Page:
Insulin initiates its biological response by binding to the extracellular domain of the insulin receptor. The N-terminal half of the α-subunit contains several repeats of a loosely conserved motif consisting of a central glycine plus several hydrophobic amino acid residues upstream from the glycine, Hyφ-Xaa-Xaa-Hyφ-Xaa-Hyφ-Hyφ-Xaa-Gly (where Hyφ represents a hydrophobic amino acid residue). This structural motif has been proposed to be important in determining the three-dimensional structure of the insulin binding domain. We have identified two naturally occurring mutant alleles of the insulin receptor gene in an insulin-resistant patient, substitution of Ala for Val28 and Arg for Gly366. The mutations alter conserved amino acid residues in two distinct repeats of the structural motif described above. When mutant cDNAs were expressed in NIH-3T3 cells, both mutations severely impaired proteolytic processing of the proreceptor to mature α- and β-subunits. Transport of mutant receptors to the plasma membrane was also impaired. However, the minority (28 and Arg366 mutations prevent normal folding of the insulin receptor α-subunit, thereby inhibiting post-translational processing and intracellular transport of the mutant receptors.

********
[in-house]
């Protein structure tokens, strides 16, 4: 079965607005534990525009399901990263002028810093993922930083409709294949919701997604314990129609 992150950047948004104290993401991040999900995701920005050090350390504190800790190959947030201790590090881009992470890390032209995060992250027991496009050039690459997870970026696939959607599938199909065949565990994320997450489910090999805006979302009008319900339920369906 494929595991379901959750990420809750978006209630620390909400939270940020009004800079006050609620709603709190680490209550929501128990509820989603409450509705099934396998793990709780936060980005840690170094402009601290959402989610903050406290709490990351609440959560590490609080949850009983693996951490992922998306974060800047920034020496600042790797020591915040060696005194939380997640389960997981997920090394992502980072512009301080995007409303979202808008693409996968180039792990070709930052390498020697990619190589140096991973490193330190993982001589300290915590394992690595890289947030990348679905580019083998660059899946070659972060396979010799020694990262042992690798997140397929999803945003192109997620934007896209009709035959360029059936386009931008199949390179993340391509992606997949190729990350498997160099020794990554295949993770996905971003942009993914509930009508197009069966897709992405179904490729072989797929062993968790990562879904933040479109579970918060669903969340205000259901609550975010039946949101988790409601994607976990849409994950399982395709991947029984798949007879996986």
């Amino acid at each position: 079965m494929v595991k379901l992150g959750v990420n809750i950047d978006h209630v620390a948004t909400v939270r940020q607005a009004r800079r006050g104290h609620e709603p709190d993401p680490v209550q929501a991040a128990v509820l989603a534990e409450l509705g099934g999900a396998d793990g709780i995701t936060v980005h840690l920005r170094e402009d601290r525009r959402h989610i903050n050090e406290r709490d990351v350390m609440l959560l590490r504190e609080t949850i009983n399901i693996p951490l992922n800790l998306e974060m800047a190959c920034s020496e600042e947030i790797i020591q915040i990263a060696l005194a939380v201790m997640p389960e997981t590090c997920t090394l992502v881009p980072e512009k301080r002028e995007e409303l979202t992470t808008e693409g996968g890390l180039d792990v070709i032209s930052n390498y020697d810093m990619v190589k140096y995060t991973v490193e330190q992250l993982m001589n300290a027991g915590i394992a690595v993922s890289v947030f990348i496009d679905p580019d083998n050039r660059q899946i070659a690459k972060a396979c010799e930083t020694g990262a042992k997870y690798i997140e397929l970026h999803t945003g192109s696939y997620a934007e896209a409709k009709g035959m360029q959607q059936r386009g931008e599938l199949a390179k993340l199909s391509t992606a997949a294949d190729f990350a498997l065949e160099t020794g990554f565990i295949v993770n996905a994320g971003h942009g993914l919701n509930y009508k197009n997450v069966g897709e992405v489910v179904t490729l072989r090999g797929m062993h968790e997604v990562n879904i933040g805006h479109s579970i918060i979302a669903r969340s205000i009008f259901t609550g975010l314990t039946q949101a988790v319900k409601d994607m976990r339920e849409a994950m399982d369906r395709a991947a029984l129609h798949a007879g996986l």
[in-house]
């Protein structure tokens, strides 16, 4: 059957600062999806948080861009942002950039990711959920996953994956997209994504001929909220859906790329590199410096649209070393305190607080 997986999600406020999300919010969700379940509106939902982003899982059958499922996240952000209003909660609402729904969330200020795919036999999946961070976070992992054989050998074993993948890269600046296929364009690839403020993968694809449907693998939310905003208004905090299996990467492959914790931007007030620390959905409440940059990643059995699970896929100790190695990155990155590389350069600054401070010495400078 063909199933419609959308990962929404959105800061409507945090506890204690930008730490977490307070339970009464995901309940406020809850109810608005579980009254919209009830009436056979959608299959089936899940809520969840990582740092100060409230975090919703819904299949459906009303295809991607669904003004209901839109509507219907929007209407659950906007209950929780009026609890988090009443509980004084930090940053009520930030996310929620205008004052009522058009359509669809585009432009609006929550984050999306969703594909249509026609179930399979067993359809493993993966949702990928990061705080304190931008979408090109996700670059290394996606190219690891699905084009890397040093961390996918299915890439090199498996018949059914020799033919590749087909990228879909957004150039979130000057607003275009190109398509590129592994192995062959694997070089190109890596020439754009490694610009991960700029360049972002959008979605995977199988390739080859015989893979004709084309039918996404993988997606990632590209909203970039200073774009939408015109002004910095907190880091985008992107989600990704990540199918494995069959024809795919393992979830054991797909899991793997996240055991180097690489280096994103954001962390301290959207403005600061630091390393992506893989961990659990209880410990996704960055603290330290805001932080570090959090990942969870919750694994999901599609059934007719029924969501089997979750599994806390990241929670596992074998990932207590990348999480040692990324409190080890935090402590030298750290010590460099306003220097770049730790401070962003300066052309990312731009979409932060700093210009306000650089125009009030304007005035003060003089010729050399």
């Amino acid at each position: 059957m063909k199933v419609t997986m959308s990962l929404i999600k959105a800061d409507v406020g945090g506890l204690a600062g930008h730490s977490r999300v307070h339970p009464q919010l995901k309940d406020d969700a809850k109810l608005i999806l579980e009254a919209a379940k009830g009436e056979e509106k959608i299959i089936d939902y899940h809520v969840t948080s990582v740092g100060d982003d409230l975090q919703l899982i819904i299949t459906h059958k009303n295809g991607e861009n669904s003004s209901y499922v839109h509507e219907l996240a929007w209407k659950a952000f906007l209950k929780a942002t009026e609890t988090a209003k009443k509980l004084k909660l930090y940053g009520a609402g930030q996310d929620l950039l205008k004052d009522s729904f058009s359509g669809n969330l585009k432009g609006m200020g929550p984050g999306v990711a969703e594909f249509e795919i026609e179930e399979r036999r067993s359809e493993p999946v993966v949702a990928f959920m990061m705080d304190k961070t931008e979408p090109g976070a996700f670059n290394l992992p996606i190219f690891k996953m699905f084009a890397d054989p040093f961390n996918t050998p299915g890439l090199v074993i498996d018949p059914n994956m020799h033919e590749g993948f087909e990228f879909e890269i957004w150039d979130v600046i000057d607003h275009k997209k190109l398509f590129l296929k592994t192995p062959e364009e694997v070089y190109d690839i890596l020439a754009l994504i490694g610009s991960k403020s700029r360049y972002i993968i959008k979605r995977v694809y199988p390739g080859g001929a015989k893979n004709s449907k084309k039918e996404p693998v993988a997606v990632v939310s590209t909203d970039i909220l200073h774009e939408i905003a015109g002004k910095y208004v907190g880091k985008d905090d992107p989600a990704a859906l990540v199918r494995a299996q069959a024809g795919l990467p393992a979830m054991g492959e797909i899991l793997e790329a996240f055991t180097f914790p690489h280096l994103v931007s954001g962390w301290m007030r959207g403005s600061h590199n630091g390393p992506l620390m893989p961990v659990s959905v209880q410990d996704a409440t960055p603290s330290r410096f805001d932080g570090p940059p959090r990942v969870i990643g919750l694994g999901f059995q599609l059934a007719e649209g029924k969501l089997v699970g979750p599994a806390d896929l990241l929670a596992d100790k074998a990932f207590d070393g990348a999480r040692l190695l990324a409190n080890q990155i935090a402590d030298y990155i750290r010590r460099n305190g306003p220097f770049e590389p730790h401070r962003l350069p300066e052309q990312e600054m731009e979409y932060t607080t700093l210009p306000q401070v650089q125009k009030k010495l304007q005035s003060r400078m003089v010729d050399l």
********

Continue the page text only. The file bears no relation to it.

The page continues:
|Number of pages||6|
|Journal||Journal of Biological Chemistry|
|Publication status||Published - Mar 11 1994|
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